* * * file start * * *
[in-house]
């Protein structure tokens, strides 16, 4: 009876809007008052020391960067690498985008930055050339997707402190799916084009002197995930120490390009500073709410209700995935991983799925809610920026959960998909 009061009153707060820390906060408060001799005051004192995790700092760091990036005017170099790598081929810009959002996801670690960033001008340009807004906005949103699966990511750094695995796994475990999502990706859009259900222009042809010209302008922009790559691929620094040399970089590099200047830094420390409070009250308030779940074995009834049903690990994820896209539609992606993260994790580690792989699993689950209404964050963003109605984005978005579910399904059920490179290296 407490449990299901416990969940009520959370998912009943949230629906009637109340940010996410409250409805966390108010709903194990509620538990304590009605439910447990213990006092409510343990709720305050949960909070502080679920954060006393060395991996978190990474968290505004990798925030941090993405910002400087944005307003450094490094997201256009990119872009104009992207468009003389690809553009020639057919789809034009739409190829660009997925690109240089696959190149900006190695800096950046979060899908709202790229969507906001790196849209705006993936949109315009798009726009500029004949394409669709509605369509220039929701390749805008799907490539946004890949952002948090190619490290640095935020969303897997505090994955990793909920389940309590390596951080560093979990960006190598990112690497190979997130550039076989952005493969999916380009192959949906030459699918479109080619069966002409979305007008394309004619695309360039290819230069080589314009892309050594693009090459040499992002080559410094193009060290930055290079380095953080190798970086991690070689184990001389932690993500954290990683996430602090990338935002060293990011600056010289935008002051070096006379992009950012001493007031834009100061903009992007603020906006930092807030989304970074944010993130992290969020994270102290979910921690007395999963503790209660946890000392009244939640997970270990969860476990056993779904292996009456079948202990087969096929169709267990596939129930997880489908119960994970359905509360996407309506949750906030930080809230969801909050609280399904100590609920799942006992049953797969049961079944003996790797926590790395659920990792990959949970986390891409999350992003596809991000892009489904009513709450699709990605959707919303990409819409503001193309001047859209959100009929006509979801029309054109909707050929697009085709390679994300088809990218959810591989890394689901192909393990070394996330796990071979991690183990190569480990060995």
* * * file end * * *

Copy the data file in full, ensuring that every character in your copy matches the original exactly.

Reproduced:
[in-house]
């Protein structure tokens, strides 16, 4: 009876809007008052020391960067690498985008930055050339997707402190799916084009002197995930120490390009500073709410209700995935991983799925809610920026959960998909 009061009153707060820390906060408060001799005051004192995790700092760091990036005017170099790598081929810009959002996801670690960033001008340009807004906005949103699966990511750094695995796994475990999502990706859009259900222009042809010209302008922009790559691929620094040399970089590099200047830094420390409070009250308030779940074995009834049903690990994820896209539609992606993260994790580690792989699993689950209404964050963003109605984005978005579910399904059920490179290296 407490449990299901416990969940009520959370998912009943949230629906009637109340940010996410409250409805966390108010709903194990509620538990304590009605439910447990213990006092409510343990709720305050949960909070502080679920954060006393060395991996978190990474968290505004990798925030941090993405910002400087944005307003450094490094997201256009990119872009104009992207468009003389690809553009020639057919789809034009739409190829660009997925690109240089696959190149900006190695800096950046979060899908709202790229969507906001790196849209705006993936949109315009798009726009500029004949394409669709509605369509220039929701390749805008799907490539946004890949952002948090190619490290640095935020969303897997505090994955990793909920389940309590390596951080560093979990960006190598990112690497190979997130550039076989952005493969999916380009192959949906030459699918479109080619069966002409979305007008394309004619695309360039290819230069080589314009892309050594693009090459040499992002080559410094193009060290930055290079380095953080190798970086991690070689184990001389932690993500954290990683996430602090990338935002060293990011600056010289935008002051070096006379992009950012001493007031834009100061903009992007603020906006930092807030989304970074944010993130992290969020994270102290979910921690007395999963503790209660946890000392009244939640997970270990969860476990056993779904292996009456079948202990087969096929169709267990596939129930997880489908119960994970359905509360996407309506949750906030930080809230969801909050609280399904100590609920799942006992049953797969049961079944003996790797926590790395659920990792990959949970986390891409999350992003596809991000892009489904009513709450699709990605959707919303990409819409503001193309001047859209959100009929006509979801029309054109909707050929697009085709390679994300088809990218959810591989890394689901192909393990070394996330796990071979991690183990190569480990060995």